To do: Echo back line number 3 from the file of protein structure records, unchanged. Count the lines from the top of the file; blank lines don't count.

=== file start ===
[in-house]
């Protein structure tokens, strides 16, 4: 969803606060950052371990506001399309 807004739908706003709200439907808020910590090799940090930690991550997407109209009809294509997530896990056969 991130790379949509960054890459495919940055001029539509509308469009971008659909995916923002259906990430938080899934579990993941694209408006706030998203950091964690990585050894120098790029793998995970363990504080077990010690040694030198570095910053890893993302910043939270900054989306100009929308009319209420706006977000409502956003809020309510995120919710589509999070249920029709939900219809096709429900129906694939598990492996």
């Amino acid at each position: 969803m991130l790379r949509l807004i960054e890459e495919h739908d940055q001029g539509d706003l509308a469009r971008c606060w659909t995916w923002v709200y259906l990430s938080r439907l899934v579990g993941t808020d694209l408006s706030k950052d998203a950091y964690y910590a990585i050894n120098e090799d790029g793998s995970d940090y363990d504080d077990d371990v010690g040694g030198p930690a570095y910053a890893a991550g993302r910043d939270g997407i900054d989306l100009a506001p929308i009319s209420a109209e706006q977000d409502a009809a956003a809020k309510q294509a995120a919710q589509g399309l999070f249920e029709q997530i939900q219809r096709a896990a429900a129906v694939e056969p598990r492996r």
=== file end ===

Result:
């Amino acid at each position: 969803m991130l790379r949509l807004i960054e890459e495919h739908d940055q001029g539509d706003l509308a469009r971008c606060w659909t995916w923002v709200y259906l990430s938080r439907l899934v579990g993941t808020d694209l408006s706030k950052d998203a950091y964690y910590a990585i050894n120098e090799d790029g793998s995970d940090y363990d504080d077990d371990v010690g040694g030198p930690a570095y910053a890893a991550g993302r910043d939270g997407i900054d989306l100009a506001p929308i009319s209420a109209e706006q977000d409502a009809a956003a809020k309510q294509a995120a919710q589509g399309l999070f249920e029709q997530i939900q219809r096709a896990a429900a129906v694939e056969p598990r492996r």